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What is a poly-his-tag?
A polyhistidine-tag is an amino acid motif consisting of six-ten histidine (His) residues, either fused at the N- or C-terminus of a protein. It is also known as hexa histidine-tag, 6xHis-tag, His6 tag.
Why use a poly-his-tag for protein expression and production?
Adding a poly-his-tag to the N- or C-terminus of a protein allows rapid, simple, and efficient purification of the over-expressed recombinant protein, by using either Immobilized metal (Nickel or Copper) ion affinity chromatography (IMAC). In addition, antibodies specific to the poly-his-tag can be used to detect the tagged protein expression level in cell culture, by ELISA and western blot.
How many histidines should I add for protein expression and production?
The number of histidine residues in a poly-his-tag can affect the binding of the tagged protein to the affnity resin and elution of the protein off the affinity column. Usually, a hexa-his-tag is sufficient for affinity purification and antibody detection. However, sometime, 7-10-histidines are used to increase binding of the his-tagged protein to the affinity column, possibily due to unexposure of one or more histidine residues to the resin.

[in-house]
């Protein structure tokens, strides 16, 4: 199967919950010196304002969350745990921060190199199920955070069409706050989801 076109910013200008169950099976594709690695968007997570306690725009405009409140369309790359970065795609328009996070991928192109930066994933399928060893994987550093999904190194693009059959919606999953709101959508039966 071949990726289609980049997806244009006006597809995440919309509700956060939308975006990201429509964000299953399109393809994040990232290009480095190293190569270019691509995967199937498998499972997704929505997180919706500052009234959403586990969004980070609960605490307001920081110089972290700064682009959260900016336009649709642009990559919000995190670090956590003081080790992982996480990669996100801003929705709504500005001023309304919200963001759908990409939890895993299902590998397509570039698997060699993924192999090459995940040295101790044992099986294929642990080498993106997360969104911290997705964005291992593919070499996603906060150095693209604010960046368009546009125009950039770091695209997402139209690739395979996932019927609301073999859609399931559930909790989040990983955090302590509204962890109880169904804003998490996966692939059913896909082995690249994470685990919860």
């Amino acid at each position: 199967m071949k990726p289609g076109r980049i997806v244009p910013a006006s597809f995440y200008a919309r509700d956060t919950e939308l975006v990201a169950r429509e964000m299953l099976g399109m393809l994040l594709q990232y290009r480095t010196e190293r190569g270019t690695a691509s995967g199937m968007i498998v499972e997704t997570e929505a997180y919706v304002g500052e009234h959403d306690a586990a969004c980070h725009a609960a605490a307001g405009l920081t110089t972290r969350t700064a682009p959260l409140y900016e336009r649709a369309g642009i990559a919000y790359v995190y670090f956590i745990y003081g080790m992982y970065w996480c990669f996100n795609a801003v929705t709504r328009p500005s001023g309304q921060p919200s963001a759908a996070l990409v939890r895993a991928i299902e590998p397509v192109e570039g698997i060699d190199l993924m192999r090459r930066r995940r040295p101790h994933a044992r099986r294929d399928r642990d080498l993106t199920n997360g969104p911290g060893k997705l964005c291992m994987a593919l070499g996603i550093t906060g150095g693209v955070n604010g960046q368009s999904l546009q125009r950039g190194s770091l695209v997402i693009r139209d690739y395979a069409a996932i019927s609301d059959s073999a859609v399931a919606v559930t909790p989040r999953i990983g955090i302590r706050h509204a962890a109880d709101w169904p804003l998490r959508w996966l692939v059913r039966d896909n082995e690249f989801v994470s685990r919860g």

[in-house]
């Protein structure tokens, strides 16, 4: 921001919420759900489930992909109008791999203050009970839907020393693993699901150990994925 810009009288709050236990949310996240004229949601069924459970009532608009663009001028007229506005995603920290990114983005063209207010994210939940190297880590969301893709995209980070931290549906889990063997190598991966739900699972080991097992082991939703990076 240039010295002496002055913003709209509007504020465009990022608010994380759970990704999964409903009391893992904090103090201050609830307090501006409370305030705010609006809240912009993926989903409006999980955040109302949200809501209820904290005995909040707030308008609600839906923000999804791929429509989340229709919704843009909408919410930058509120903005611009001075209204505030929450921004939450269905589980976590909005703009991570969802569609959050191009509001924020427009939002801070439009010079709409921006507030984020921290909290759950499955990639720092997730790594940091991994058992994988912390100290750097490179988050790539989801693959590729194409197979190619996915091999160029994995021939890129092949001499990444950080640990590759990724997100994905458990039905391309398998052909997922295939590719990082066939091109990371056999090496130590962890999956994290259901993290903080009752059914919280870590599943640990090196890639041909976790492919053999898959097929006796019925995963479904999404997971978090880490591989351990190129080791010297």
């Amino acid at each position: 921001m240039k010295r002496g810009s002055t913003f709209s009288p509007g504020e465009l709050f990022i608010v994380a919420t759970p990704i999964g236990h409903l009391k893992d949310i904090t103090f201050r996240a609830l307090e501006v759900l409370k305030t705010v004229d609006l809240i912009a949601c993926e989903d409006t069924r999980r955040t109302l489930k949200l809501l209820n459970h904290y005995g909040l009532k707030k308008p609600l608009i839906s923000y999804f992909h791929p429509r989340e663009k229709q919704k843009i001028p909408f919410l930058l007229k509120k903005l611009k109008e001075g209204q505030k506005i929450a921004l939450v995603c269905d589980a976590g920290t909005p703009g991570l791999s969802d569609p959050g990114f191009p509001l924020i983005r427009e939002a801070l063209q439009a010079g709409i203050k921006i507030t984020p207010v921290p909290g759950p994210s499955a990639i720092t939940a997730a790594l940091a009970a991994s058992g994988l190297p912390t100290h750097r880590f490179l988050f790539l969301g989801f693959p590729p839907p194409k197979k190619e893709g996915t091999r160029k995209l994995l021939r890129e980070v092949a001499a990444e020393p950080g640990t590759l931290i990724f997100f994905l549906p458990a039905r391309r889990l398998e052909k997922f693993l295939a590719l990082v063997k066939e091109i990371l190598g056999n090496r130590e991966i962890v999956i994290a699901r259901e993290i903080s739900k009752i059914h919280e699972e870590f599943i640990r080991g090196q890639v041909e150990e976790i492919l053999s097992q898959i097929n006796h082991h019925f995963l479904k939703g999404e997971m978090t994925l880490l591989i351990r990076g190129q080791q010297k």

How do I cleave of the poly-his-tag after purification?
In some applications, it is desirable to remove the his-tag, for example, for protein crystalization. To allow cleavage of the tag, a protease cleavage site needs to be engineered between the tag and the protein. An EK cleavage site behind the His-tag (poly-his-EK site-protein structure design) can allow complete removal of the tag and the cleavage site, leaving no additional amino acids after the specific cleavage of the tag, resulting in a native form of the protein. For more information on the cleavage site and tag removal of EK and HRV-3C, please refer to: Enterokinase (EK), HRV-3C (human rhinovirus protease).
How to Purify Poly-his-tagged Proteins?
Poly-histidine-tag binds to bivalent nickel or cobalt ions chelated by iminodiacetic acid (Ni-IDA) and nitrilotriacetic acid (Ni-NTA) on sepharose resin/agarose, which allows affinity purification of recombinant protein with a poly-his-tag. Cell lysate containing the his-tagged recombinant protein among many other proteins is loaded to a Ni- or Co-affnity column and eluted with 50-3000 mM imidazole, depending on the binding strength of the his-tagged protein. It usually results in relatively pure protein when the recombinant protein is expressed in prokaryotic organisms. Purification of his-tagged protein from higher organisms such as yeasts or other eukaryotes may require a tandem affinity purification using two tags to yield higher purity. Alternatively, immobilized cobalt ions rather than nickel ions generally yields a substantial increase in purity and requires lower imidazole concentrations for elution of the his-tagged protein.